The remit of the review does cover care staff in social care as well as those described as Health Care Assistants – but as is often the way, the Department of Health managed to appear to add social care as bolt-on to an NHS project. There are, of course, some shared issues but some important differences in particular that most social care staff work in private, voluntary or direct employment settings and not in the NHS. There are also differences in how you might go about communicating with the 1.7 million people working in more than 49,700 different adult social care settings in England.
 
Care and support are about values

Issues about the social care workforce are closely linked to the overall policies toward the provision of support to people who have disabilities or needs related to being older. The Government in England have avoided tackling the fundamental funding and policy issues of the aging population or the growth in the numbers of people with disabilities. Despite occasional protestations to the contrary government clearly see the aging population as a burden not as evidence of a successful welfare system or as an exciting opportunity to reconfigure attitudes toward older people as an active part of society. Attitudes toward adults with disabilities have become distinctly nasty, as they have been caught up in the government’s attempts to smear anybody using benefits. When looking for failures in values in a service a start at the top of a hierarchy is a reasonable place to begin. The government has not taken any action that communicates its value of people who require social care support. The last few years have seen an increase in the confused and overlapping requirements and initiatives from government and government funded agencies for and about adult social care. It is clear that most of these are political activities designed to give the impression that something is being done while avoiding any real commitment. The effect is an increasing state of confusion and risk of individuals and organisations being driven into cynicism.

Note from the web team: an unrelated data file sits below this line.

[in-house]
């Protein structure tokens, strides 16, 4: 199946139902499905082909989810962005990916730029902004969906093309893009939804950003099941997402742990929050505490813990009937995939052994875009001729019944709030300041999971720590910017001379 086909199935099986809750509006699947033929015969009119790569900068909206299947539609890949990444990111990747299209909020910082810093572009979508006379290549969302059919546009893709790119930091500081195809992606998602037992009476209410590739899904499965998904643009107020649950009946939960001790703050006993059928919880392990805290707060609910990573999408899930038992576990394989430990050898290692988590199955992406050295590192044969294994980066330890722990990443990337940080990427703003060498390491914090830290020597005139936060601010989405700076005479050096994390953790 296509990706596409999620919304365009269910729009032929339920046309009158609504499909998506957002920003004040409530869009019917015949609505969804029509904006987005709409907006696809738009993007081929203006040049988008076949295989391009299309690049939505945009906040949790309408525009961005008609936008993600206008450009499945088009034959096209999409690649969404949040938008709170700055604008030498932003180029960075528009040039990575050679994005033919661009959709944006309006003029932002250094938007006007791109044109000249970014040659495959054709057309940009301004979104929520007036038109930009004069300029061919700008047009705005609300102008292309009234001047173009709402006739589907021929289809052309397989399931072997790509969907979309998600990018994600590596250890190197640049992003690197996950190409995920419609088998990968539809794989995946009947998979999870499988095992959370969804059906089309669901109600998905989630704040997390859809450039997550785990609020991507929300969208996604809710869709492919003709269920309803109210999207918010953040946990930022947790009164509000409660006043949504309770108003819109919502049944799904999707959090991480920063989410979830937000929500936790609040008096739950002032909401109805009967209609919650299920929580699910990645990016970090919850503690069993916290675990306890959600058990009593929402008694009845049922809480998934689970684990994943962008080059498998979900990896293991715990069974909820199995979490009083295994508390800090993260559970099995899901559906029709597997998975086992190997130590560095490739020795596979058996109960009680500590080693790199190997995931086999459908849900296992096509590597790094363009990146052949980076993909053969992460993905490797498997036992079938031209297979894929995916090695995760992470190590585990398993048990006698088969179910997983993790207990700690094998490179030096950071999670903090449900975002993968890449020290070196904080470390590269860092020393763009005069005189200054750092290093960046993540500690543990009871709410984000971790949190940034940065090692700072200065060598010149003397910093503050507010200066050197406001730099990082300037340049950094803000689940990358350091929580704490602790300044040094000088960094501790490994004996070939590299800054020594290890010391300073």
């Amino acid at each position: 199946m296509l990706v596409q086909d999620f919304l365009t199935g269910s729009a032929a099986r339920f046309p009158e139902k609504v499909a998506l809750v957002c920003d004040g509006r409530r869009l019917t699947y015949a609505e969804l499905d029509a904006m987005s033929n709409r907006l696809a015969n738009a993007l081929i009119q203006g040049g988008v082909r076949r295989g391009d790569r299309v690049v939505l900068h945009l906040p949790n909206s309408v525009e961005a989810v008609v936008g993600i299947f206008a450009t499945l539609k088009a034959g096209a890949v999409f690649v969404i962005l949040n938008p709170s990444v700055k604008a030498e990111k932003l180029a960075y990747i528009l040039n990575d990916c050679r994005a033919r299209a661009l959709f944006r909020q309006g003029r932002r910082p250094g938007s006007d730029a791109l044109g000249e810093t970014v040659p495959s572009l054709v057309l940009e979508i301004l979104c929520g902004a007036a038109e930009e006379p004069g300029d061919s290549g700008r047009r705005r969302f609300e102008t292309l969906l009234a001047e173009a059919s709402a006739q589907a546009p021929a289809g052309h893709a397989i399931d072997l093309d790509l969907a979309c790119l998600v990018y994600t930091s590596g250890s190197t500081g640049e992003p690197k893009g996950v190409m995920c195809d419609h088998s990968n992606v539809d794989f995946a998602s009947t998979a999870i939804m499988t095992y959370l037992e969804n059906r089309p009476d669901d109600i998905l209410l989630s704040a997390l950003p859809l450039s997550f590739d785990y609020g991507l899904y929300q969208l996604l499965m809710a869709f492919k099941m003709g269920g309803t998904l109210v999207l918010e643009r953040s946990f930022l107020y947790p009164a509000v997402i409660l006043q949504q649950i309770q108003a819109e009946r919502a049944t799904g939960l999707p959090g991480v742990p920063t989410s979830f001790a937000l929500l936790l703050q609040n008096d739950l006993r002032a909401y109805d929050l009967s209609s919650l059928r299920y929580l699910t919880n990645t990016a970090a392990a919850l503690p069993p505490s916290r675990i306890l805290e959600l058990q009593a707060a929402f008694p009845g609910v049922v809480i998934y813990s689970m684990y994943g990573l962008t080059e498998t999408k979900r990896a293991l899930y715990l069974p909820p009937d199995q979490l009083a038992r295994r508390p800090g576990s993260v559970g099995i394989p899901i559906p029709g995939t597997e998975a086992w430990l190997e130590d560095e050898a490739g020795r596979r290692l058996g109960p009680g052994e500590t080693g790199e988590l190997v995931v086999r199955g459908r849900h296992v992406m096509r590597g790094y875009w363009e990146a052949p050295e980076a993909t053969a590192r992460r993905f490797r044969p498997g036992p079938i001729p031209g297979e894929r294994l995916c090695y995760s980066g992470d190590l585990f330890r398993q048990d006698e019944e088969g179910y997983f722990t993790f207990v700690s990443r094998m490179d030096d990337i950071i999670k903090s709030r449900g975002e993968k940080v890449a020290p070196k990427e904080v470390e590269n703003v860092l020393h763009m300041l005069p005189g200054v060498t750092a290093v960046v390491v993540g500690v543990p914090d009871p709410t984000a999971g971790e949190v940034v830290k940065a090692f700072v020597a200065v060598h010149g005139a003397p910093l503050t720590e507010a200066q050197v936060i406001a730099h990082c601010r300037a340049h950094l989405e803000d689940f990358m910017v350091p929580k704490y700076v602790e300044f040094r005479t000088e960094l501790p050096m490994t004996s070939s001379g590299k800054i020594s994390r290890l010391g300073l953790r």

Really good social care is often almost invisible.

The purpose is to care and support a person to live their life as they choose. So a really skilled social care professional should not ‘stand out in front’ of the work they do. This particular social care attitude and related behaviour will be alien to our self-aggrandising politicians. Rather than bombard the social care workforce with ill-considered attempts to manage them from Whitehall might it not be better invest in them as professionals? Registration of social care staff would go some way to start that change. I hope the Cavendish review will examine the progress being made in other parts of the UK on this and use that experience to inform English policy. Not surprisingly given the poor conditions they work under, individual social care staff often appear to have low self-esteem. When asked about their work the response is generally prefaced with ‘Well I just...’ they then go on to describe a complex mix of psychological insight, knowledge, practical creativity and skill. This low self-esteem may well suit those who continue to underfund and apportion blame but it does nothing to sustain or learn from good creative care. The National Institute for Health and Care Excellence (NICE) and the Collaborating Centre for Social Care has hopefully been set up to do this. The centre needs to find a way to set its own agenda with the social care sector; rather than be pushed by short term Government directives. The big tasks will be to create a coherent set of messages about excellent practice and find ways to get that information to the sector. The test of effectiveness will be use by carers, social care staff and their organisation.